Effective Command: Empowering change, personnel development and organisational assurance

Aviation Rescue Services

Lamb, K J, Launder D & Greatbatch, I.


The operational landscape and responsibilities of fire services throughout the world have changed dramatically over the last 15 years, with terrorist attacks, extreme weather events and complex changes to the built environment all greatly affecting the scope, severity and predictability of incidents attended (REFs). This places a tremendous pressure and responsibility on all Fire Officers.

It is recognised that firefighters and importantly Fire Officers must be more than just technically proficient. Strategic level fire officers in particular, operate infrequently, in low time, high-risk environments where fatalities and injuries are consistently linked to decision errors, with their decisions and actions of their organisation open to scrutiny during coronial proceedings. Therefore, improving the safety of emergency services personnel and importantly the communities they serve, requires the development of both technical excellence and decision-making in tandem.

Command competence was assessed during training, assessment and monitoring events across all managerial tiers, using the Effective Command recording application. This application documents scores across several elements, during or after each training exercise, as a result of specific actions or considerations throughout each stage of an incident management cycle. These actions, and their outcomes consist of numerous individual elements such as the collection of initial information using relevant channels or accurate assessment of incident complexity.  These are then categorised into red, amber or green through a standardised peer assessment.

The Effective Command tool has been in use for the last 4 years and data has been collected from over 1200 separate assessment events, across 4 continents, and at all 4 command levels (operational, tactical and strategic). It has been analysed and presented using standard statistical techniques and packages, giving insight into patterns and trends within approaches to command, differentiating between different nations, individual brigades, ranks and levels of command. Our assertion is that these trends, viewed longitudinally, help to illustrate potential future opportunities and requirements in training, with particular focus at the strategic tier. The interpretation of this data allows accurate development of future training programs which addresses the changing landscape of an already dynamic sector, importantly to provide documented records of command competence across all managerial tiers, and the consequential organisational assurance of its personnel.

Firefighters are required to make decisions under immense pressure, with the consequences of poor decisions including loss of life, property, critical infrastructure and economic and environmental loss (Arbuthnot 2002). Firegrounds are often hostile and rapidly changing and comparable to battlefield conditions, often comprising of significant levels of noise, emotion, smoke, flame and risks both obvious and hidden. Like the military, emergency service personnel must make decisions in high-risk situation (lives on the line) with very little time to make these decisions (for example, Klein 1998).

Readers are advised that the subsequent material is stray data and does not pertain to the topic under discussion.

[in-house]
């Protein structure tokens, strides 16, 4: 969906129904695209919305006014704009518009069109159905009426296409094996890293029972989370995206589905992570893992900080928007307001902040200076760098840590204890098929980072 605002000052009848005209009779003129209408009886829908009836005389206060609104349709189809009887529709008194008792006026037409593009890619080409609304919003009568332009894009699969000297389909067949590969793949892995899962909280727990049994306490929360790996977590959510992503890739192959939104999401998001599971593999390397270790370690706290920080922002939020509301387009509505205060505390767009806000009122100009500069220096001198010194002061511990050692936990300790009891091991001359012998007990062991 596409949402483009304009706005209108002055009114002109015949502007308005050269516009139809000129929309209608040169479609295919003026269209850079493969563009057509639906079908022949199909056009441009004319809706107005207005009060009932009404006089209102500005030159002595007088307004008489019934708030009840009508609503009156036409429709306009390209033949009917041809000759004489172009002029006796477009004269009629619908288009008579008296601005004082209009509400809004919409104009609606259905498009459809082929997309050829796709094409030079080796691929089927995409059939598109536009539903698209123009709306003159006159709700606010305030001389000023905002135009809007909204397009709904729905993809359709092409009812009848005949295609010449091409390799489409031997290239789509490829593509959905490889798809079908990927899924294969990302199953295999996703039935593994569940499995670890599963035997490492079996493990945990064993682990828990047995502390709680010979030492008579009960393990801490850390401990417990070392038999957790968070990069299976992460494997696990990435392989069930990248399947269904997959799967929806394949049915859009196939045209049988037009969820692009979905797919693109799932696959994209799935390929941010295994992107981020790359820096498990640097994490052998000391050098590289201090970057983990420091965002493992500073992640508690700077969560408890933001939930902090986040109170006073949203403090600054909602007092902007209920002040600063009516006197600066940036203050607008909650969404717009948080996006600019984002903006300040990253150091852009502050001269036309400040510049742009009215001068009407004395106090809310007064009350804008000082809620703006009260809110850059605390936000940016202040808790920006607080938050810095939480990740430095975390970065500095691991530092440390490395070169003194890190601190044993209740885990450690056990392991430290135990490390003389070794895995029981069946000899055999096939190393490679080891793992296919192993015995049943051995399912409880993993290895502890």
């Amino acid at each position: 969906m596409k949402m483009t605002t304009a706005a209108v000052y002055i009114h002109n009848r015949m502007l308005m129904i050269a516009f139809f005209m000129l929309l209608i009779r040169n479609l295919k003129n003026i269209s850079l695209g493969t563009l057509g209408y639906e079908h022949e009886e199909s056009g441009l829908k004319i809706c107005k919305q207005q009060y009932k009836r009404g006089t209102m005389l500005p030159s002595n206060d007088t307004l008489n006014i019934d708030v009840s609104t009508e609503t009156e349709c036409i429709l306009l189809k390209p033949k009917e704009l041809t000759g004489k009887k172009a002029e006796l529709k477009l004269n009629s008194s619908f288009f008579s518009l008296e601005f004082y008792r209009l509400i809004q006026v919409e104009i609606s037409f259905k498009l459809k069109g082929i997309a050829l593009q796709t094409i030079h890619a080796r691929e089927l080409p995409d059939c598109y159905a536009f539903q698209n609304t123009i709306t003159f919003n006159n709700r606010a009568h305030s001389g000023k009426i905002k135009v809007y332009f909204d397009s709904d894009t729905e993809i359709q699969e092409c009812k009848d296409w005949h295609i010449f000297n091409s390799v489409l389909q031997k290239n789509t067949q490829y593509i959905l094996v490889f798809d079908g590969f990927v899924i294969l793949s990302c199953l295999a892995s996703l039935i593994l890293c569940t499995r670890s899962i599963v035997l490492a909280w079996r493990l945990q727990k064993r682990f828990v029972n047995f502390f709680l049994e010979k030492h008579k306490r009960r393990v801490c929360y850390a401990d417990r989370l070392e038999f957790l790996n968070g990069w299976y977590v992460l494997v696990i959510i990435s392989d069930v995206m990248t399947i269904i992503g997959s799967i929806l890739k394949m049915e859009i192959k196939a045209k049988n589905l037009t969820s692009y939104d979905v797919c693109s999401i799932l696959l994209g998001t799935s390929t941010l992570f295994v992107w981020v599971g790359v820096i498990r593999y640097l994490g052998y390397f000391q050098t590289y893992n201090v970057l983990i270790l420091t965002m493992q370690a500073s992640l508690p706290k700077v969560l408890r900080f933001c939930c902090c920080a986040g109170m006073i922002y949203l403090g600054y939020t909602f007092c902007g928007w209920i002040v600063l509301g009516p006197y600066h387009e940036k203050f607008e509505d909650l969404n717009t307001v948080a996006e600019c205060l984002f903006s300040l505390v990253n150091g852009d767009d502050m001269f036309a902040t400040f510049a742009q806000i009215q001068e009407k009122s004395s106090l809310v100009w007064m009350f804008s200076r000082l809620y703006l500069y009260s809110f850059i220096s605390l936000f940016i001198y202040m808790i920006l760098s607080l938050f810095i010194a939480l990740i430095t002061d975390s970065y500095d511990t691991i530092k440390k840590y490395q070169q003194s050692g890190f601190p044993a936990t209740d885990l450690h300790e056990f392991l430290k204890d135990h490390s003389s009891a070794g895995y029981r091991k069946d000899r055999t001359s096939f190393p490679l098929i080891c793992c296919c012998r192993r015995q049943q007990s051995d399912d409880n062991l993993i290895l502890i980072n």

Unsurprisingly, within this context wrong decisions can sometimes be made. In the United States, errors of decision-making have been linked to approximately 30% of firefighter injuries and fatalities (Moore-Merrill et al. 2008). Several Crown inquiries/investigations in the UK and every major coronial investigation in Australia in the past decade have also identified decision errors as factors contributing to the deaths of firefighters or members of the public (for example Doogan 2006; Johnstone 2002; Schapel 2007). This is hardly surprising given the speed with which decisions are made on urban fire grounds where it is estimated that officers make 80% of decisions in less than one minute (Klein 1998, 2003).

Despite this, few fire authorities teach their personnel about decision-making, or how to make more effective decisions (Ferguson 2002). They may be reasons for this. We often hear that officers do not like the idea of teaching firefighters to make decisions because they may be less likely to follow orders. This demonstrates a belief that junior personnel should concentrate on learning firefighting techniques at this point in their career. We have heard officers express concerns that teaching decision-making will be in conflict with the organisation’s policy and procedures. However, a more far-reaching problem is that the training syllabus provided by most fire authorities is content-based rather than behavioural. Where this model exists, personnel are taught lots of ‘stuff’ (content out of context) without necessarily being taught how to use what they have learned. There is often a preponderance of “facts and figures” (for example the weights or heights of pieces of equipment, which are easy to assess quantitively, but arguably of little practical operational value.